The South Bay Salt Pond Restoration Project is the largest tidal wetland restoration project on the West Coast. When complete, the project will restore 15,100 acres of industrial salt ponds to a rich mosaic of tidal wetlands and other habitats.

On June 12, Friends of the San Francisco Estuary presented an award to the Santa Clara Valley Water District Board of Directors for the water district’s partnership role in the restoration project. Mitch Avalon, president of the Friends of the San Francisco Estuary board praised the district’s leadership in water issues, saying that the water district is the “best of the best.”

Water District Board and Board members of Friends of the Estruary
(L to R) Dir. John L. Varela, Dir. Nai Hsueh, Dir. Tony Estremera, Chair Richard P. Santos, CEO Norma Camacho, Mitch Avalon, Charles Batts, Vice Chair Linda J. LeZotte, Dir. Barbara Keegan, Dir. Gary Kremen

As part of our commitment to protecting our environment and working to restore habitat along creeks and the bay, the water district is one of the major partners of the salt pond restoration project.

As a project partner, the water district converted approximately 500 acres of former salt ponds, referred to as the “Island Ponds,” to tidal marsh, in 2006. As one of the first completed elements of the restoration project, the Island Ponds restoration has exceeded all expectations, with endangered species returning to the ponds, including the salt marsh harvest mouse, pictured above.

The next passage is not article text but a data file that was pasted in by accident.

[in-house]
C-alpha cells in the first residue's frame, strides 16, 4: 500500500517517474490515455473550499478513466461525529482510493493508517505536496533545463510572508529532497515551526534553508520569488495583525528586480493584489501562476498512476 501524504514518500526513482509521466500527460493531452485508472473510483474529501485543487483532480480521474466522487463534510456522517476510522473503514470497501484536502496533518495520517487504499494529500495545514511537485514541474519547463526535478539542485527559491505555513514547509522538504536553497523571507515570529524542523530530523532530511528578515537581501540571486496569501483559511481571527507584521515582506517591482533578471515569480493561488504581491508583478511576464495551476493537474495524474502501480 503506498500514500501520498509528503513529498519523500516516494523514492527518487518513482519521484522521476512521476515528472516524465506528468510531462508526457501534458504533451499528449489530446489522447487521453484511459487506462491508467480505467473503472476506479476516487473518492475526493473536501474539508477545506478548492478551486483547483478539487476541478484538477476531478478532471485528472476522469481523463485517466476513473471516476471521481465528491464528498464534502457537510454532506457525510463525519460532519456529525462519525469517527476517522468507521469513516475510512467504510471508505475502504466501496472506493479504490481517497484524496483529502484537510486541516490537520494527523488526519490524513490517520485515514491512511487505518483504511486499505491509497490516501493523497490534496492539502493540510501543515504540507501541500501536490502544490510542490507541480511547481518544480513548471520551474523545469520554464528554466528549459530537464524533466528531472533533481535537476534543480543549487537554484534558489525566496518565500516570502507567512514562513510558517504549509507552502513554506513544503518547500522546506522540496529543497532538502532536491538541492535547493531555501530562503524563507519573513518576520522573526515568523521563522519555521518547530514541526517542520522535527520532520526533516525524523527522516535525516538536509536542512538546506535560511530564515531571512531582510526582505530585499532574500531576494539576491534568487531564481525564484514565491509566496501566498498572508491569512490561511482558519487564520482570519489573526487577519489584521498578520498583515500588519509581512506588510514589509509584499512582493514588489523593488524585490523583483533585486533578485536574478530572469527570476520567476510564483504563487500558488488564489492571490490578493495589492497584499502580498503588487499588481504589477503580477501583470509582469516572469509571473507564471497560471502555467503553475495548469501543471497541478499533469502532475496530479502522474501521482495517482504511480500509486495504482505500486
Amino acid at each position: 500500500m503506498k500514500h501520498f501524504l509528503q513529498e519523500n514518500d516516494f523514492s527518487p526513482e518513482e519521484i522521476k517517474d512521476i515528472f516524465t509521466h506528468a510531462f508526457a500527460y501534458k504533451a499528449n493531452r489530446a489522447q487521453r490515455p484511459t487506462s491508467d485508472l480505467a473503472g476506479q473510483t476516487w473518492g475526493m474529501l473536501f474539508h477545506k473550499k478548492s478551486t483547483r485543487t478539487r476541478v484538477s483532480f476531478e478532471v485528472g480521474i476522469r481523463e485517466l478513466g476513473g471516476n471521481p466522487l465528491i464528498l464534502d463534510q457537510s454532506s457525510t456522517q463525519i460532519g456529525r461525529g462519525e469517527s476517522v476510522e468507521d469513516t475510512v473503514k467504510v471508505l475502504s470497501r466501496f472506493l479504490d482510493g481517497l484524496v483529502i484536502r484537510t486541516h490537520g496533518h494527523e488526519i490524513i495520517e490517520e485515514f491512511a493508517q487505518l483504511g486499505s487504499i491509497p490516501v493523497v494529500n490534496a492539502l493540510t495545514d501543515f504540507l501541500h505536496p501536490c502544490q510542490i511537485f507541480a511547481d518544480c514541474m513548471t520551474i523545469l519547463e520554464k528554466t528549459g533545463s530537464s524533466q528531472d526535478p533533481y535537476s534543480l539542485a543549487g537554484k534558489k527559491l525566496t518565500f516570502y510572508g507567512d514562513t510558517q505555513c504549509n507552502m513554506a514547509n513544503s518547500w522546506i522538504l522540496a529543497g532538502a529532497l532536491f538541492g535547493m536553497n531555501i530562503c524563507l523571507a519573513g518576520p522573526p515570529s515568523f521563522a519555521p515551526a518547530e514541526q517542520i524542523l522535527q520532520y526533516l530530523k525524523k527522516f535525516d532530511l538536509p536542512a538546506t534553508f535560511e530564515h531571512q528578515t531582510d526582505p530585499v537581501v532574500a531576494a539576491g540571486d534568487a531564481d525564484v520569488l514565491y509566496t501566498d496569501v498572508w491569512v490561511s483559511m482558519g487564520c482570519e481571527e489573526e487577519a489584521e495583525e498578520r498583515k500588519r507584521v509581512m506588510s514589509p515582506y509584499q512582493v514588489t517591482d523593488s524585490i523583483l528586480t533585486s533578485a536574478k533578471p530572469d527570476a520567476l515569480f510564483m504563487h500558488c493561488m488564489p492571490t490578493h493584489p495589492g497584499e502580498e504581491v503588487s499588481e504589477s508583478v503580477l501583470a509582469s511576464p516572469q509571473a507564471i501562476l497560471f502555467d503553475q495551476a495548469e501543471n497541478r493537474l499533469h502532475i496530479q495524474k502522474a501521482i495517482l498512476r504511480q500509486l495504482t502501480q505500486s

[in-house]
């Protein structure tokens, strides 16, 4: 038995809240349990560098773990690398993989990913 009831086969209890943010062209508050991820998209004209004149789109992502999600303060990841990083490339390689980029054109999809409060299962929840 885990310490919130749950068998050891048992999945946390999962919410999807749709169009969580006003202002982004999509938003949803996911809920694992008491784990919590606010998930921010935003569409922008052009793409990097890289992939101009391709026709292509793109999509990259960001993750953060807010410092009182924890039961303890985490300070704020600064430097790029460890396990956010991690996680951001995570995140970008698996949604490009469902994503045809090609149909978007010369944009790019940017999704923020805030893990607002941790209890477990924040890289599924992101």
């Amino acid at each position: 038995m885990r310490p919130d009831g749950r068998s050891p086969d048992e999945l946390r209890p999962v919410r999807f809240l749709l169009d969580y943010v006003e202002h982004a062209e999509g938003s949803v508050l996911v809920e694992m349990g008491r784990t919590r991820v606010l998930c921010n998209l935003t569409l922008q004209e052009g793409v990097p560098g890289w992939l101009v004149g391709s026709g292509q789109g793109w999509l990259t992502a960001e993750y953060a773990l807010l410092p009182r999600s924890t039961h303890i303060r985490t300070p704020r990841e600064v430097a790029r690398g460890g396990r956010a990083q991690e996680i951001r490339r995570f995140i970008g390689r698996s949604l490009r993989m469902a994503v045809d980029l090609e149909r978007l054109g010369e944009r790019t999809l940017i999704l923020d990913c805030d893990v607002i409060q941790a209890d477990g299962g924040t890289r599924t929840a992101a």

The district has also provided $2.6 million to support scientific investigations to study mercury impacts to the environment. From the restoration project’s website:

Mercury and other contaminants in the South Bay have the potential to reduce the reproductive success of wildlife, such as the California clapper rail. Tidal marsh restoration can sometimes cause methylation of mercury, which makes the element more available for absorption into the food chain. The restoration project will identify locations of mercury ‘hotspots’ and other contaminants in the South Bay and will study and attempt to reduce the potential for mercury methylation and other contaminant problems in the restoration design.

One of those mercury hotspots is the pond known as Pond A8. In 2010, the district completed construction of tide gates in the pond, allowing tidal flows to reach 1,400 acres of ponds that were previously shut off from the bay. The two photos below depict the opening of the first gate in June 2011 and how the scientific investigations effort led to the full opening of the gates in June 2017, six years later.

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The progress of the Pond A8 project has been encouraging. One of the concerns was that steelhead might swim into the pond and be trapped. Fortunately, no stranded steelhead have been observed. And the mercury studies, which are continuing, have shown that there have been no long-term impacts to mercury levels.

Friends of the San Francisco Estuary was created in 1991 with the mission of protection, restoration and enhancement of the San Francisco Bay-Delta Estuary through the implementation of a comprehensive management plan called the Estuary Blueprint.

To see the progress of this inspiring project yourself, you can visit various restored ponds throughout the South Bay.

 

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